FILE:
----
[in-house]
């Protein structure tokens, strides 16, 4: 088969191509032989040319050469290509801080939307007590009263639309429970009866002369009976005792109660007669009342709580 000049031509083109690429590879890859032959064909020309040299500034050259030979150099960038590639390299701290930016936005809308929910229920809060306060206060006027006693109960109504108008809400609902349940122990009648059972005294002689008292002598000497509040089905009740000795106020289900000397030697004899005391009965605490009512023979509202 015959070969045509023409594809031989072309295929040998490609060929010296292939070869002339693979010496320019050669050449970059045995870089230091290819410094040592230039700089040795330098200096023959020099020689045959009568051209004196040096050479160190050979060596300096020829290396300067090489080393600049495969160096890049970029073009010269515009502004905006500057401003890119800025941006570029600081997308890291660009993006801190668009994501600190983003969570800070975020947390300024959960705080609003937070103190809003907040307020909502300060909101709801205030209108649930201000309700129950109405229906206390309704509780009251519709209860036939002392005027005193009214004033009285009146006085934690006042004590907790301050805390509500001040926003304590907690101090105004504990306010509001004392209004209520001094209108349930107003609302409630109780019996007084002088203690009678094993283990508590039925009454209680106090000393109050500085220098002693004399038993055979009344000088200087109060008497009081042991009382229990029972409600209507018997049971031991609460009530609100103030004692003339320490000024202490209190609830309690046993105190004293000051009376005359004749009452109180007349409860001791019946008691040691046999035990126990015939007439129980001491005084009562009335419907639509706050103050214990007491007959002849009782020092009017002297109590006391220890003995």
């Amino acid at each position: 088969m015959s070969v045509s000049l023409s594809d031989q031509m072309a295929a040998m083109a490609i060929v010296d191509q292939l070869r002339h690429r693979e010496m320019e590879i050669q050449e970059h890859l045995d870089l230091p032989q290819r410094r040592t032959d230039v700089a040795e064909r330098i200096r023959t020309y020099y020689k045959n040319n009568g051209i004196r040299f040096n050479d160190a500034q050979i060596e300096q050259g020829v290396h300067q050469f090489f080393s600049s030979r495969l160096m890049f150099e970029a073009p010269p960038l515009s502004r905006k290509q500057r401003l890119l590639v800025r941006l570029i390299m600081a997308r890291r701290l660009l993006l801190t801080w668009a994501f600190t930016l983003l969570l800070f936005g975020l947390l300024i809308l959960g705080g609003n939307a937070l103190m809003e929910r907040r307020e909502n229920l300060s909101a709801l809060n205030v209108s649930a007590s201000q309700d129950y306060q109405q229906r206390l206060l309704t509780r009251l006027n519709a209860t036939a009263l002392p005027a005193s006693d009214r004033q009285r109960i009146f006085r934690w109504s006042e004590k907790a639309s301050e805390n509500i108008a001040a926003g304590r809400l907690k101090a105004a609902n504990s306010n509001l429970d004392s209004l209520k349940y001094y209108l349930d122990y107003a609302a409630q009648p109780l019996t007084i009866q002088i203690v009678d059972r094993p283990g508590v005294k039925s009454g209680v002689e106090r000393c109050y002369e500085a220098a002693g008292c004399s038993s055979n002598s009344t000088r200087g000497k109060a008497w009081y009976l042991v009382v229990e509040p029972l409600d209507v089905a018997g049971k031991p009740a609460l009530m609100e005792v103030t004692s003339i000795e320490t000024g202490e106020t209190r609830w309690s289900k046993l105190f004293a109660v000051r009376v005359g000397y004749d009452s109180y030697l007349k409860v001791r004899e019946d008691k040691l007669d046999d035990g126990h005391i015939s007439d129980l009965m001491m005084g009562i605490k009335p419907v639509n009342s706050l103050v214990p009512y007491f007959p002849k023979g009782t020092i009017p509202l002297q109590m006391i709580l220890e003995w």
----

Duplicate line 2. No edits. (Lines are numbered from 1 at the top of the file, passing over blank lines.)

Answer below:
């Protein structure tokens, strides 16, 4: 088969191509032989040319050469290509801080939307007590009263639309429970009866002369009976005792109660007669009342709580 000049031509083109690429590879890859032959064909020309040299500034050259030979150099960038590639390299701290930016936005809308929910229920809060306060206060006027006693109960109504108008809400609902349940122990009648059972005294002689008292002598000497509040089905009740000795106020289900000397030697004899005391009965605490009512023979509202 015959070969045509023409594809031989072309295929040998490609060929010296292939070869002339693979010496320019050669050449970059045995870089230091290819410094040592230039700089040795330098200096023959020099020689045959009568051209004196040096050479160190050979060596300096020829290396300067090489080393600049495969160096890049970029073009010269515009502004905006500057401003890119800025941006570029600081997308890291660009993006801190668009994501600190983003969570800070975020947390300024959960705080609003937070103190809003907040307020909502300060909101709801205030209108649930201000309700129950109405229906206390309704509780009251519709209860036939002392005027005193009214004033009285009146006085934690006042004590907790301050805390509500001040926003304590907690101090105004504990306010509001004392209004209520001094209108349930107003609302409630109780019996007084002088203690009678094993283990508590039925009454209680106090000393109050500085220098002693004399038993055979009344000088200087109060008497009081042991009382229990029972409600209507018997049971031991609460009530609100103030004692003339320490000024202490209190609830309690046993105190004293000051009376005359004749009452109180007349409860001791019946008691040691046999035990126990015939007439129980001491005084009562009335419907639509706050103050214990007491007959002849009782020092009017002297109590006391220890003995």